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Journal of Environmental Quality Abstract - Bioremediation and Biodegradation

Constitutive Expression of a High-Affinity Sulfate Transporter in Indian Mustard Affects Metal Tolerance and Accumulation


This article in JEQ

  1. Vol. 35 No. 3, p. 726-733
    Received: Apr 7, 2005

    * Corresponding author(s): epsmits@lamar.colostate.edu
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  1. Stormy Dawn Lindbloma,
  2. Salah Abdel-Ghanya,
  3. Brady R. Hansona,
  4. Seongbin Hwangb,
  5. Norman Terryc and
  6. Elizabeth A. H. Pilon-Smits *a
  1. a Biology Department, Colorado State University, Anatomy/Zoology Building, Fort Collins, CO 80523
    b Department of Molecular Biology, Sejong University, Kwangjin-Gu Kunja-Dong 98, Seoul 143-747, Korea
    c Department of Plant and Microbial Biology, University of California at Berkeley, 111 Koshland Hall, Berkeley, CA 94720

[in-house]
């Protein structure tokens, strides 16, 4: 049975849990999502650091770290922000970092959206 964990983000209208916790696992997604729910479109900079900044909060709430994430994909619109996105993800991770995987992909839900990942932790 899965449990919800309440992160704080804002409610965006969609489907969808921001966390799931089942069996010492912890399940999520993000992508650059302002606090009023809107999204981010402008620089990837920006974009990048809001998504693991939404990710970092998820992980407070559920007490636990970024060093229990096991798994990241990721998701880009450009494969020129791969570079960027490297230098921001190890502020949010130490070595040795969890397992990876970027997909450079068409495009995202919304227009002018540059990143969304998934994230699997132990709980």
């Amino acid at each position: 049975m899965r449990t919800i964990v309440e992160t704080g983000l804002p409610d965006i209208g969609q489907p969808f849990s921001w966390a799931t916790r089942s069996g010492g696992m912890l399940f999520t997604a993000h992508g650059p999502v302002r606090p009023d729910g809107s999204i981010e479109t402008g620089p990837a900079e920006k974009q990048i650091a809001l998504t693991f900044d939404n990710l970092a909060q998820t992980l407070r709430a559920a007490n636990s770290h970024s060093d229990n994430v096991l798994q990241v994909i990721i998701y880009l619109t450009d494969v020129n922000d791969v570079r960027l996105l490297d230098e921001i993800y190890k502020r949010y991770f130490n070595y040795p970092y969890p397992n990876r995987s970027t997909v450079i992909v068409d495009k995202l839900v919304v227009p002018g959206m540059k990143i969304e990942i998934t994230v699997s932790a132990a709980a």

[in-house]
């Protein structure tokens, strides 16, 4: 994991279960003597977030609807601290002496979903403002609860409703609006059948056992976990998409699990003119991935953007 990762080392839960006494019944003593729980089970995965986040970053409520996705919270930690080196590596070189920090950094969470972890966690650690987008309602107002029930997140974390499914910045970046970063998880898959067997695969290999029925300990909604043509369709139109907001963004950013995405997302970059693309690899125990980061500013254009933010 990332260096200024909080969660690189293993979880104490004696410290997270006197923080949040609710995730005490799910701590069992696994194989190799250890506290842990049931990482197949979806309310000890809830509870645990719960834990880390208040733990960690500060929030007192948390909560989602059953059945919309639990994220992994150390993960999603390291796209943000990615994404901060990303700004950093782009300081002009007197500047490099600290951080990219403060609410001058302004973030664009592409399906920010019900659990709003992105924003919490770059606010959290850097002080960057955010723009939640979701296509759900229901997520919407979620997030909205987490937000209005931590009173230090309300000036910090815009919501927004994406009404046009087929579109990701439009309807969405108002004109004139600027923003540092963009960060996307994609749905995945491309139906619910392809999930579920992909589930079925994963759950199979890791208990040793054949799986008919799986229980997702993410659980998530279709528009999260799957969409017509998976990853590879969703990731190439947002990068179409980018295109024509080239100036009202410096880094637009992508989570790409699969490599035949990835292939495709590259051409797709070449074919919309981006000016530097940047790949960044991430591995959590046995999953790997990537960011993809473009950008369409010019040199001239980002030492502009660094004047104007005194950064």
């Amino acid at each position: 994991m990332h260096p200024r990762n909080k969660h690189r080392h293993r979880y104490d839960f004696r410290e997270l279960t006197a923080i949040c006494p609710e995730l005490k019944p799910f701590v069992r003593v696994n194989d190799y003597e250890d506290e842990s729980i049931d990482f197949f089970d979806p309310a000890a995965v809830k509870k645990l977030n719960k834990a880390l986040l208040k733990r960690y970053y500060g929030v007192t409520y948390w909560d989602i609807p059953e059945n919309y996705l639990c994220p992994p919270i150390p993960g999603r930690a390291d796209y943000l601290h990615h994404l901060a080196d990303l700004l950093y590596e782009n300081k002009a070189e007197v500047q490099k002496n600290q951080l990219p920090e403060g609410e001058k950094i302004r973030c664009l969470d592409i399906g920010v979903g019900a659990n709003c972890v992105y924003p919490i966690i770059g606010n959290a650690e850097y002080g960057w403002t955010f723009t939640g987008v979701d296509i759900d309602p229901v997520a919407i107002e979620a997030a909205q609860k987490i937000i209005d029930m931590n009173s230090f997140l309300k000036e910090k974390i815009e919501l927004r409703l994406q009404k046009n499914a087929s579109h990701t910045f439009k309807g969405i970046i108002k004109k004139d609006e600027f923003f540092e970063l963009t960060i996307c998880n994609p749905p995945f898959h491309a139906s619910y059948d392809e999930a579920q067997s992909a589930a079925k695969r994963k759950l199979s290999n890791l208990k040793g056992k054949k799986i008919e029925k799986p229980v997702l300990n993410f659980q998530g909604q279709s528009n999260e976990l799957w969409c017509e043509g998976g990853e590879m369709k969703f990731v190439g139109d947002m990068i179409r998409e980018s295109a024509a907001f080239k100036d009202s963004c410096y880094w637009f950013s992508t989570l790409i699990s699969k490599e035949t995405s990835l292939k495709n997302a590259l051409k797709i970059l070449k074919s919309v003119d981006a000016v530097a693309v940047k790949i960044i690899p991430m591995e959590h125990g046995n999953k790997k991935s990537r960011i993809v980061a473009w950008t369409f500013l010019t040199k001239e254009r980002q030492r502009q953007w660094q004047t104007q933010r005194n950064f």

The Stylosanthes hamata SHST1 gene encodes a high-affinity sulfate transporter located in the plasma membrane. In this study the S. hamata SHST1 gene was constitutively expressed in Indian mustard [Brassica juncea (L.) Czern.] to investigate its importance for tolerance and accumulation of various oxyanions that may be transported by SHST1 and for cadmium, which is detoxified by sulfur-rich compounds. The transgenic SHST1 lines SHST1-12C and SHST1-4C were compared with wild-type Indian mustard for tolerance and accumulation of arsenate, chromate, tungstate, vanadate, and cadmium. As seedlings the SHST1 plants accumulated significantly more Cd and W, and somewhat more Cr and V. The SHST1 seedlings were less tolerant to Cd, Mo, and V compared to wild-type plants. Mature SHST1 plants were less tolerant than wild-type plants to Cd and Cr. SHST1 plants accumulated significantly more Cd, Cr, and W in their roots than wild-type plants. In their shoots they accumulated significantly more Cr and somewhat more V and W. Shoot Cd accumulation was significantly lower than in wild-type, and As levels were somewhat reduced. Compared to wild-type plants, sulfur accumulation was enhanced in roots of SHST1 plants but not in shoots. Together these results suggest that SHST1 can facilitate uptake of other oxyanions in addition to sulfate and that SHST1 mediates uptake in roots rather than root-to-shoot translocation. Since SHST1 overexpression led to enhanced accumulation of Cr, Cd, V, and W, this approach shows some potential for phytoremediation, especially if it could be combined with the expression of a gene that confers enhanced metal translocation or tolerance.

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